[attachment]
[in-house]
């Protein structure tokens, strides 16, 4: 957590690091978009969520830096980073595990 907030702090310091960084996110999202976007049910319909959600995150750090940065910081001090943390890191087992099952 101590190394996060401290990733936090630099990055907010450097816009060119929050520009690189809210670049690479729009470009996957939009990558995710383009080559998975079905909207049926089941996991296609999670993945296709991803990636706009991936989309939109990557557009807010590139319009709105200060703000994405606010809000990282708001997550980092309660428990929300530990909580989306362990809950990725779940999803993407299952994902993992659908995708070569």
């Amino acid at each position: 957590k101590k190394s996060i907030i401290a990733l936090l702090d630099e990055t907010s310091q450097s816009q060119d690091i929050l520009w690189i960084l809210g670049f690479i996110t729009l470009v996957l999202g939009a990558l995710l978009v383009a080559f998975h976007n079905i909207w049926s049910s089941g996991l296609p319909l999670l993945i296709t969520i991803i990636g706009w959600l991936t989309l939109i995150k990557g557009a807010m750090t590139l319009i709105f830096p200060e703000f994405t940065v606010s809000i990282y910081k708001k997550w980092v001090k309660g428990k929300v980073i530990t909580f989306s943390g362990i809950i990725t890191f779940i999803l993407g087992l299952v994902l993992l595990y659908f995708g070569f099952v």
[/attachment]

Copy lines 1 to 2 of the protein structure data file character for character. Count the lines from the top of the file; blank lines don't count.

[in-house]
């Protein structure tokens, strides 16, 4: 957590690091978009969520830096980073595990 907030702090310091960084996110999202976007049910319909959600995150750090940065910081001090943390890191087992099952 101590190394996060401290990733936090630099990055907010450097816009060119929050520009690189809210670049690479729009470009996957939009990558995710383009080559998975079905909207049926089941996991296609999670993945296709991803990636706009991936989309939109990557557009807010590139319009709105200060703000994405606010809000990282708001997550980092309660428990929300530990909580989306362990809950990725779940999803993407299952994902993992659908995708070569």